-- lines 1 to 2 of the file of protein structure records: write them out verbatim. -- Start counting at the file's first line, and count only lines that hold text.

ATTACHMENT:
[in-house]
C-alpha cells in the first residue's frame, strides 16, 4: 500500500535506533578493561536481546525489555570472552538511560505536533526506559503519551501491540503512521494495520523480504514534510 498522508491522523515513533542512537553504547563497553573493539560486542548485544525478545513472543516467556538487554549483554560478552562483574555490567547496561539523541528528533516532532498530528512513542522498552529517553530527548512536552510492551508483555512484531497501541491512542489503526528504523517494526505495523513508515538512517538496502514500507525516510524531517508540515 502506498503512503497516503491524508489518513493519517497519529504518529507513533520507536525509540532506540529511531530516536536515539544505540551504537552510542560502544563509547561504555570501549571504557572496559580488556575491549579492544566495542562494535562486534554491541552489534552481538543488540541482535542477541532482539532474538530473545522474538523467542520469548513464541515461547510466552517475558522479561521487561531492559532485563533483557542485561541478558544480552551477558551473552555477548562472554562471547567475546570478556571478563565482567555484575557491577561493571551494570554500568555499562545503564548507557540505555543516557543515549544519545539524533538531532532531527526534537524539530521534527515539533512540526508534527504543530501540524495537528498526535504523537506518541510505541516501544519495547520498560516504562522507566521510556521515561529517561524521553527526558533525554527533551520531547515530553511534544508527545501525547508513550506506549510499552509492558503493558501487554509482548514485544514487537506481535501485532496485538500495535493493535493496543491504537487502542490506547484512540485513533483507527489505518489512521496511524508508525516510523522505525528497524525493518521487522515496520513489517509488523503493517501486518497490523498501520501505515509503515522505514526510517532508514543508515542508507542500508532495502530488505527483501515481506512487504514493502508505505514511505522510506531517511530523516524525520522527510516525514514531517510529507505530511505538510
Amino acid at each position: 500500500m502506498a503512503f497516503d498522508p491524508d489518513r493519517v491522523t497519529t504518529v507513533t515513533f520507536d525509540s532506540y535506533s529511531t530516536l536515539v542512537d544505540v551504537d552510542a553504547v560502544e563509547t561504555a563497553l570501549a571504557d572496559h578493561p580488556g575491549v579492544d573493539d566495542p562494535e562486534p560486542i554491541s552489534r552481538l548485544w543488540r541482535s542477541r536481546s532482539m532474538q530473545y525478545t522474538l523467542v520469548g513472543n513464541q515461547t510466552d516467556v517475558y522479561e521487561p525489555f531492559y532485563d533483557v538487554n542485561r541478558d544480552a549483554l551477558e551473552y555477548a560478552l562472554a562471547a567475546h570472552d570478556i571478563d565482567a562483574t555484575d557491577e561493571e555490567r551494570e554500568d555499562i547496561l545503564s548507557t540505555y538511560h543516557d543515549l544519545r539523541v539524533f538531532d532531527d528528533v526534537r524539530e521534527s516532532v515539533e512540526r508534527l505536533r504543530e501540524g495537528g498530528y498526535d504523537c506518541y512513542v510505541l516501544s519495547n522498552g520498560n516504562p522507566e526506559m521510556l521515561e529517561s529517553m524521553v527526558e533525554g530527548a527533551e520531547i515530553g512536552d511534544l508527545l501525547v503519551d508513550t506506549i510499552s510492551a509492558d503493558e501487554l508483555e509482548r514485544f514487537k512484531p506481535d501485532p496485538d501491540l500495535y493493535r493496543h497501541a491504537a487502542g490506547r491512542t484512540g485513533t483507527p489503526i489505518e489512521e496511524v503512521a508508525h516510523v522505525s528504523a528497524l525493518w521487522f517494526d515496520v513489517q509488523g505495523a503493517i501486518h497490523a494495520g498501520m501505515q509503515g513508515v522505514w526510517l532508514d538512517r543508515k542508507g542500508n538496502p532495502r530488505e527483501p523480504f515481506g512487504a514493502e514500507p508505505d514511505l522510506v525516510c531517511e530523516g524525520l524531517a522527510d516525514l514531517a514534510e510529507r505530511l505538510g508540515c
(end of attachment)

[in-house]
C-alpha cells in the first residue's frame, strides 16, 4: 500500500535506533578493561536481546525489555570472552538511560505536533526506559503519551501491540503512521494495520523480504514534510 498522508491522523515513533542512537553504547563497553573493539560486542548485544525478545513472543516467556538487554549483554560478552562483574555490567547496561539523541528528533516532532498530528512513542522498552529517553530527548512536552510492551508483555512484531497501541491512542489503526528504523517494526505495523513508515538512517538496502514500507525516510524531517508540515 502506498503512503497516503491524508489518513493519517497519529504518529507513533520507536525509540532506540529511531530516536536515539544505540551504537552510542560502544563509547561504555570501549571504557572496559580488556575491549579492544566495542562494535562486534554491541552489534552481538543488540541482535542477541532482539532474538530473545522474538523467542520469548513464541515461547510466552517475558522479561521487561531492559532485563533483557542485561541478558544480552551477558551473552555477548562472554562471547567475546570478556571478563565482567555484575557491577561493571551494570554500568555499562545503564548507557540505555543516557543515549544519545539524533538531532532531527526534537524539530521534527515539533512540526508534527504543530501540524495537528498526535504523537506518541510505541516501544519495547520498560516504562522507566521510556521515561529517561524521553527526558533525554527533551520531547515530553511534544508527545501525547508513550506506549510499552509492558503493558501487554509482548514485544514487537506481535501485532496485538500495535493493535493496543491504537487502542490506547484512540485513533483507527489505518489512521496511524508508525516510523522505525528497524525493518521487522515496520513489517509488523503493517501486518497490523498501520501505515509503515522505514526510517532508514543508515542508507542500508532495502530488505527483501515481506512487504514493502508505505514511505522510506531517511530523516524525520522527510516525514514531517510529507505530511505538510